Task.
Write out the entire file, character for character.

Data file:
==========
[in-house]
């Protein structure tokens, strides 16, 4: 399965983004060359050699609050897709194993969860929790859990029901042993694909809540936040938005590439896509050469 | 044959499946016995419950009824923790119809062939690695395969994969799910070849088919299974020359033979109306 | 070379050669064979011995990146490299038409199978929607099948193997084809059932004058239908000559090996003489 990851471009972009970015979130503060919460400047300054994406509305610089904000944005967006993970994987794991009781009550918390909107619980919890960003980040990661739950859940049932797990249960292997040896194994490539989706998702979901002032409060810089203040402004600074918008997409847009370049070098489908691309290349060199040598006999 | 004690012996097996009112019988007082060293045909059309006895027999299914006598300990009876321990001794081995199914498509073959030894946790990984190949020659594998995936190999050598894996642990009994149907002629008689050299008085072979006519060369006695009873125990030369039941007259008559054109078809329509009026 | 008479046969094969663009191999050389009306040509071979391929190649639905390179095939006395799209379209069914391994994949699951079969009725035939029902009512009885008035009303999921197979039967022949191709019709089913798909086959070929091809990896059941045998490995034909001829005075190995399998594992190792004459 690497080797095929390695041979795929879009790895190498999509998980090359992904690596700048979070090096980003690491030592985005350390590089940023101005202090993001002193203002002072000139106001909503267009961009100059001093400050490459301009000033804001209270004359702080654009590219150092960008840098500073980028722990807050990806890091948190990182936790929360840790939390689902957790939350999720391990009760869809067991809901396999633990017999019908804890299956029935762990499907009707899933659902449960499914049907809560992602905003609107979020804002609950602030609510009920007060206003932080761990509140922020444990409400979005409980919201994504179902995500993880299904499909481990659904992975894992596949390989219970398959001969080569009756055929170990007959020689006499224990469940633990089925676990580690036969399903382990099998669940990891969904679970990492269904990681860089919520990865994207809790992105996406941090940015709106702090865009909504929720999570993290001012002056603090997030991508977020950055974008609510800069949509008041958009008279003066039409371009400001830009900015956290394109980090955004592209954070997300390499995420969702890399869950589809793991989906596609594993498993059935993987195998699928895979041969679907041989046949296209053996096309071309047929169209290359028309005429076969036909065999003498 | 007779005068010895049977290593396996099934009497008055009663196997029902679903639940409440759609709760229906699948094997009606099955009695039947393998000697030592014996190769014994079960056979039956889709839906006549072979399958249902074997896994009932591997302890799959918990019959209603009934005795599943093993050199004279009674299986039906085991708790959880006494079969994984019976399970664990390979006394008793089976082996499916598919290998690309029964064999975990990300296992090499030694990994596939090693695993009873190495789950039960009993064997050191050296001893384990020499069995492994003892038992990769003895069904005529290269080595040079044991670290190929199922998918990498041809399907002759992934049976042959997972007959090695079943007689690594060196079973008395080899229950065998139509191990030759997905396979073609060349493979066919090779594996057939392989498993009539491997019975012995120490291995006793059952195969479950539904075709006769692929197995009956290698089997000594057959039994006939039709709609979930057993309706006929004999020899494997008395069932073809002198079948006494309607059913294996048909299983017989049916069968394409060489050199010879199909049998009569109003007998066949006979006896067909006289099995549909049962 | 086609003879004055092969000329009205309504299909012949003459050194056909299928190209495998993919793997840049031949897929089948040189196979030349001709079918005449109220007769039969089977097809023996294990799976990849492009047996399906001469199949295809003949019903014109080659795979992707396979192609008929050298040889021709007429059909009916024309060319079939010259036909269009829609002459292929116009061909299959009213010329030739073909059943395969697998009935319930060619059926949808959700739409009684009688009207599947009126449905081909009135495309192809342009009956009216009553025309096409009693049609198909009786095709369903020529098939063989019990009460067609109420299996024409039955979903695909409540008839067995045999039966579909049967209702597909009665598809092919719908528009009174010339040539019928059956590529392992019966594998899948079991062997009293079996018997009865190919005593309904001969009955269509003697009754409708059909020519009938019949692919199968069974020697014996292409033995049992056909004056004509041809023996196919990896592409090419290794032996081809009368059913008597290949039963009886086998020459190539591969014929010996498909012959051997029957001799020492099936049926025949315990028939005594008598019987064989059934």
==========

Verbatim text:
[in-house]
């Protein structure tokens, strides 16, 4: 399965983004060359050699609050897709194993969860929790859990029901042993694909809540936040938005590439896509050469 | 044959499946016995419950009824923790119809062939690695395969994969799910070849088919299974020359033979109306 | 070379050669064979011995990146490299038409199978929607099948193997084809059932004058239908000559090996003489 990851471009972009970015979130503060919460400047300054994406509305610089904000944005967006993970994987794991009781009550918390909107619980919890960003980040990661739950859940049932797990249960292997040896194994490539989706998702979901002032409060810089203040402004600074918008997409847009370049070098489908691309290349060199040598006999 | 004690012996097996009112019988007082060293045909059309006895027999299914006598300990009876321990001794081995199914498509073959030894946790990984190949020659594998995936190999050598894996642990009994149907002629008689050299008085072979006519060369006695009873125990030369039941007259008559054109078809329509009026 | 008479046969094969663009191999050389009306040509071979391929190649639905390179095939006395799209379209069914391994994949699951079969009725035939029902009512009885008035009303999921197979039967022949191709019709089913798909086959070929091809990896059941045998490995034909001829005075190995399998594992190792004459 690497080797095929390695041979795929879009790895190498999509998980090359992904690596700048979070090096980003690491030592985005350390590089940023101005202090993001002193203002002072000139106001909503267009961009100059001093400050490459301009000033804001209270004359702080654009590219150092960008840098500073980028722990807050990806890091948190990182936790929360840790939390689902957790939350999720391990009760869809067991809901396999633990017999019908804890299956029935762990499907009707899933659902449960499914049907809560992602905003609107979020804002609950602030609510009920007060206003932080761990509140922020444990409400979005409980919201994504179902995500993880299904499909481990659904992975894992596949390989219970398959001969080569009756055929170990007959020689006499224990469940633990089925676990580690036969399903382990099998669940990891969904679970990492269904990681860089919520990865994207809790992105996406941090940015709106702090865009909504929720999570993290001012002056603090997030991508977020950055974008609510800069949509008041958009008279003066039409371009400001830009900015956290394109980090955004592209954070997300390499995420969702890399869950589809793991989906596609594993498993059935993987195998699928895979041969679907041989046949296209053996096309071309047929169209290359028309005429076969036909065999003498 | 007779005068010895049977290593396996099934009497008055009663196997029902679903639940409440759609709760229906699948094997009606099955009695039947393998000697030592014996190769014994079960056979039956889709839906006549072979399958249902074997896994009932591997302890799959918990019959209603009934005795599943093993050199004279009674299986039906085991708790959880006494079969994984019976399970664990390979006394008793089976082996499916598919290998690309029964064999975990990300296992090499030694990994596939090693695993009873190495789950039960009993064997050191050296001893384990020499069995492994003892038992990769003895069904005529290269080595040079044991670290190929199922998918990498041809399907002759992934049976042959997972007959090695079943007689690594060196079973008395080899229950065998139509191990030759997905396979073609060349493979066919090779594996057939392989498993009539491997019975012995120490291995006793059952195969479950539904075709006769692929197995009956290698089997000594057959039994006939039709709609979930057993309706006929004999020899494997008395069932073809002198079948006494309607059913294996048909299983017989049916069968394409060489050199010879199909049998009569109003007998066949006979006896067909006289099995549909049962 | 086609003879004055092969000329009205309504299909012949003459050194056909299928190209495998993919793997840049031949897929089948040189196979030349001709079918005449109220007769039969089977097809023996294990799976990849492009047996399906001469199949295809003949019903014109080659795979992707396979192609008929050298040889021709007429059909009916024309060319079939010259036909269009829609002459292929116009061909299959009213010329030739073909059943395969697998009935319930060619059926949808959700739409009684009688009207599947009126449905081909009135495309192809342009009956009216009553025309096409009693049609198909009786095709369903020529098939063989019990009460067609109420299996024409039955979903695909409540008839067995045999039966579909049967209702597909009665598809092919719908528009009174010339040539019928059956590529392992019966594998899948079991062997009293079996018997009865190919005593309904001969009955269509003697009754409708059909020519009938019949692919199968069974020697014996292409033995049992056909004056004509041809023996196919990896592409090419290794032996081809009368059913008597290949039963009886086998020459190539591969014929010996498909012959051997029957001799020492099936049926025949315990028939005594008598019987064989059934």